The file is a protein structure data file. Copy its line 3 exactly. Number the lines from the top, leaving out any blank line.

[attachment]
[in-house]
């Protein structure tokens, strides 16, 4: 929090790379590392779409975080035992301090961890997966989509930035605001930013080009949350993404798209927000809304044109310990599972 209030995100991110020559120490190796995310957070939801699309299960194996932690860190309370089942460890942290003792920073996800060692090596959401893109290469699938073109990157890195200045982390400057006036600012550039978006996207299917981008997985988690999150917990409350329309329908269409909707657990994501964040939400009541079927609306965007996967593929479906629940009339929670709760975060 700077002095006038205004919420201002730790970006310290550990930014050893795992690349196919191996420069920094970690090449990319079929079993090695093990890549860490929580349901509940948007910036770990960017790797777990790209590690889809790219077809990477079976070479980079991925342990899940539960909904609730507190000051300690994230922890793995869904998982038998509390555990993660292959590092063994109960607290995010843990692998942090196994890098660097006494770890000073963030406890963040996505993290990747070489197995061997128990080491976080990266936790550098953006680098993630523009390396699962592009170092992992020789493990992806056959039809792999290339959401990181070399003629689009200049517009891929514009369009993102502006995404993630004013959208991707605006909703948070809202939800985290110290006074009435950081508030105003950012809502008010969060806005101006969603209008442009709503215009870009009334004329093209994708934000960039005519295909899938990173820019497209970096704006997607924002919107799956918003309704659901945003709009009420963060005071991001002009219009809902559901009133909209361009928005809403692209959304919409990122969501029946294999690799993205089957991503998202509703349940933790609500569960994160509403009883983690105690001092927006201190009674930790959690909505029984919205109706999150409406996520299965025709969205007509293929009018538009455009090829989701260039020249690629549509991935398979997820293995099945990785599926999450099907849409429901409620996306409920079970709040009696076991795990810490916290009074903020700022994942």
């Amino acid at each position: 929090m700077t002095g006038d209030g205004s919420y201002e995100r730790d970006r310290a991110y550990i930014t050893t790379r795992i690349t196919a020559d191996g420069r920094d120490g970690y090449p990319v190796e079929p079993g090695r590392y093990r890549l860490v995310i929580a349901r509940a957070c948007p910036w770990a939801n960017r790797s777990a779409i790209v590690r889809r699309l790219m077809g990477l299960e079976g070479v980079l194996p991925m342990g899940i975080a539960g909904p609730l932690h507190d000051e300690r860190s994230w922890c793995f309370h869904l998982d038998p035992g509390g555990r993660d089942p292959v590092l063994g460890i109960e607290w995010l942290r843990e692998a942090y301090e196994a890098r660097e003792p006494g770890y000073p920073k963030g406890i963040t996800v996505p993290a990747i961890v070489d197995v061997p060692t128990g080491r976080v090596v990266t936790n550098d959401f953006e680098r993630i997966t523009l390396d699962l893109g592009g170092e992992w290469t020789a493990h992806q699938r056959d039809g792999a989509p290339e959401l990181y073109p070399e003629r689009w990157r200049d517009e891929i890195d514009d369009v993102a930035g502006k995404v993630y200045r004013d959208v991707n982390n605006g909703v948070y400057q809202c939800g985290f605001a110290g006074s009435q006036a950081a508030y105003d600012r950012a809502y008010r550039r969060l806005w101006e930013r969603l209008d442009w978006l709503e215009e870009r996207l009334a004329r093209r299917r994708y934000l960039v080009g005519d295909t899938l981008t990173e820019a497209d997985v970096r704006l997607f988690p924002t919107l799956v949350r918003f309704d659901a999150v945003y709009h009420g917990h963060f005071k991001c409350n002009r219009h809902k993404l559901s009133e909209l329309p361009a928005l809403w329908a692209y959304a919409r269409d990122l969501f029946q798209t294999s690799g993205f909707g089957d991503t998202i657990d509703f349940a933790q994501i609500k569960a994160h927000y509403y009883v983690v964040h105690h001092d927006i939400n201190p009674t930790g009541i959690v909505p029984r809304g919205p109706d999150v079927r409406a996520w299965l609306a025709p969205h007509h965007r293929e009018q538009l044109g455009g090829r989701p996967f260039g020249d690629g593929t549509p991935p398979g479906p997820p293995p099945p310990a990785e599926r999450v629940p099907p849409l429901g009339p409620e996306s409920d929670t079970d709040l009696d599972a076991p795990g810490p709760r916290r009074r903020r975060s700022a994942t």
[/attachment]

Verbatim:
């Amino acid at each position: 929090m700077t002095g006038d209030g205004s919420y201002e995100r730790d970006r310290a991110y550990i930014t050893t790379r795992i690349t196919a020559d191996g420069r920094d120490g970690y090449p990319v190796e079929p079993g090695r590392y093990r890549l860490v995310i929580a349901r509940a957070c948007p910036w770990a939801n960017r790797s777990a779409i790209v590690r889809r699309l790219m077809g990477l299960e079976g070479v980079l194996p991925m342990g899940i975080a539960g909904p609730l932690h507190d000051e300690r860190s994230w922890c793995f309370h869904l998982d038998p035992g509390g555990r993660d089942p292959v590092l063994g460890i109960e607290w995010l942290r843990e692998a942090y301090e196994a890098r660097e003792p006494g770890y000073p920073k963030g406890i963040t996800v996505p993290a990747i961890v070489d197995v061997p060692t128990g080491r976080v090596v990266t936790n550098d959401f953006e680098r993630i997966t523009l390396d699962l893109g592009g170092e992992w290469t020789a493990h992806q699938r056959d039809g792999a989509p290339e959401l990181y073109p070399e003629r689009w990157r200049d517009e891929i890195d514009d369009v993102a930035g502006k995404v993630y200045r004013d959208v991707n982390n605006g909703v948070y400057q809202c939800g985290f605001a110290g006074s009435q006036a950081a508030y105003d600012r950012a809502y008010r550039r969060l806005w101006e930013r969603l209008d442009w978006l709503e215009e870009r996207l009334a004329r093209r299917r994708y934000l960039v080009g005519d295909t899938l981008t990173e820019a497209d997985v970096r704006l997607f988690p924002t919107l799956v949350r918003f309704d659901a999150v945003y709009h009420g917990h963060f005071k991001c409350n002009r219009h809902k993404l559901s009133e909209l329309p361009a928005l809403w329908a692209y959304a919409r269409d990122l969501f029946q798209t294999s690799g993205f909707g089957d991503t998202i657990d509703f349940a933790q994501i609500k569960a994160h927000y509403y009883v983690v964040h105690h001092d927006i939400n201190p009674t930790g009541i959690v909505p029984r809304g919205p109706d999150v079927r409406a996520w299965l609306a025709p969205h007509h965007r293929e009018q538009l044109g455009g090829r989701p996967f260039g020249d690629g593929t549509p991935p398979g479906p997820p293995p099945p310990a990785e599926r999450v629940p099907p849409l429901g009339p409620e996306s409920d929670t079970d709040l009696d599972a076991p795990g810490p709760r916290r009074r903020r975060s700022a994942t």